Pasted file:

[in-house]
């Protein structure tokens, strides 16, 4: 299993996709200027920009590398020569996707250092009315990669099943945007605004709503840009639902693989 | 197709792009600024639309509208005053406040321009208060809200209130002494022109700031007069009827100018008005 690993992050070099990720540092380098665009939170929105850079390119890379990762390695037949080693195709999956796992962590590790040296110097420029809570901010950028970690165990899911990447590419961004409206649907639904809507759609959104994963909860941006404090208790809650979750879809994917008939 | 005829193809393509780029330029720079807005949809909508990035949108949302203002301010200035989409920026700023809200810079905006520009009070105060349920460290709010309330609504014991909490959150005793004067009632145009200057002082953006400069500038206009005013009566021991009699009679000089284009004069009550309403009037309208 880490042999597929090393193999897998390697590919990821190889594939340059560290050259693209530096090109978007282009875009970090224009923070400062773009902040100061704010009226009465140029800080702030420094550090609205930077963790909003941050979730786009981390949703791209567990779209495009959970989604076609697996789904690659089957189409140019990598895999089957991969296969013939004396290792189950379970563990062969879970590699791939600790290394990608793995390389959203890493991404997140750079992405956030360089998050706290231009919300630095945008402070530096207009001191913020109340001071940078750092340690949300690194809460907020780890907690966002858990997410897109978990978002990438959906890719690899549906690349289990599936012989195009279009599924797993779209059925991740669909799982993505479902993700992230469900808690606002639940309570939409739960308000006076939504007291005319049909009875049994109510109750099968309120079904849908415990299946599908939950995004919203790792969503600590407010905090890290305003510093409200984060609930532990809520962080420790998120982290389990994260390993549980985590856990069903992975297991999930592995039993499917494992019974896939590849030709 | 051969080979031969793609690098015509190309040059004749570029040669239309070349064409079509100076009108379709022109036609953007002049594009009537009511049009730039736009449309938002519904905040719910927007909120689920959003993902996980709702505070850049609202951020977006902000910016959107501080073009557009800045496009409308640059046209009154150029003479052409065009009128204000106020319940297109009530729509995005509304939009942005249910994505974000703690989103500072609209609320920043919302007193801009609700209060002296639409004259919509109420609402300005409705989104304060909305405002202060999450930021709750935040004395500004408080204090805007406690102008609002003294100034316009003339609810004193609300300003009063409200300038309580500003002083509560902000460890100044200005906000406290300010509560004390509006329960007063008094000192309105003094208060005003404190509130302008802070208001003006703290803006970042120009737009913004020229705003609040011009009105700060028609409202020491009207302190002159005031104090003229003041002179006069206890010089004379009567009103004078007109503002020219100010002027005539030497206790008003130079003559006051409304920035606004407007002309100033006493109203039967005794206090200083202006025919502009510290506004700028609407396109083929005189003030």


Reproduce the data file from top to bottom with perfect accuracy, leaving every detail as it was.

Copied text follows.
[in-house]
């Protein structure tokens, strides 16, 4: 299993996709200027920009590398020569996707250092009315990669099943945007605004709503840009639902693989 | 197709792009600024639309509208005053406040321009208060809200209130002494022109700031007069009827100018008005 690993992050070099990720540092380098665009939170929105850079390119890379990762390695037949080693195709999956796992962590590790040296110097420029809570901010950028970690165990899911990447590419961004409206649907639904809507759609959104994963909860941006404090208790809650979750879809994917008939 | 005829193809393509780029330029720079807005949809909508990035949108949302203002301010200035989409920026700023809200810079905006520009009070105060349920460290709010309330609504014991909490959150005793004067009632145009200057002082953006400069500038206009005013009566021991009699009679000089284009004069009550309403009037309208 880490042999597929090393193999897998390697590919990821190889594939340059560290050259693209530096090109978007282009875009970090224009923070400062773009902040100061704010009226009465140029800080702030420094550090609205930077963790909003941050979730786009981390949703791209567990779209495009959970989604076609697996789904690659089957189409140019990598895999089957991969296969013939004396290792189950379970563990062969879970590699791939600790290394990608793995390389959203890493991404997140750079992405956030360089998050706290231009919300630095945008402070530096207009001191913020109340001071940078750092340690949300690194809460907020780890907690966002858990997410897109978990978002990438959906890719690899549906690349289990599936012989195009279009599924797993779209059925991740669909799982993505479902993700992230469900808690606002639940309570939409739960308000006076939504007291005319049909009875049994109510109750099968309120079904849908415990299946599908939950995004919203790792969503600590407010905090890290305003510093409200984060609930532990809520962080420790998120982290389990994260390993549980985590856990069903992975297991999930592995039993499917494992019974896939590849030709 | 051969080979031969793609690098015509190309040059004749570029040669239309070349064409079509100076009108379709022109036609953007002049594009009537009511049009730039736009449309938002519904905040719910927007909120689920959003993902996980709702505070850049609202951020977006902000910016959107501080073009557009800045496009409308640059046209009154150029003479052409065009009128204000106020319940297109009530729509995005509304939009942005249910994505974000703690989103500072609209609320920043919302007193801009609700209060002296639409004259919509109420609402300005409705989104304060909305405002202060999450930021709750935040004395500004408080204090805007406690102008609002003294100034316009003339609810004193609300300003009063409200300038309580500003002083509560902000460890100044200005906000406290300010509560004390509006329960007063008094000192309105003094208060005003404190509130302008802070208001003006703290803006970042120009737009913004020229705003609040011009009105700060028609409202020491009207302190002159005031104090003229003041002179006069206890010089004379009567009103004078007109503002020219100010002027005539030497206790008003130079003559006051409304920035606004407007002309100033006493109203039967005794206090200083202006025919502009510290506004700028609407396109083929005189003030």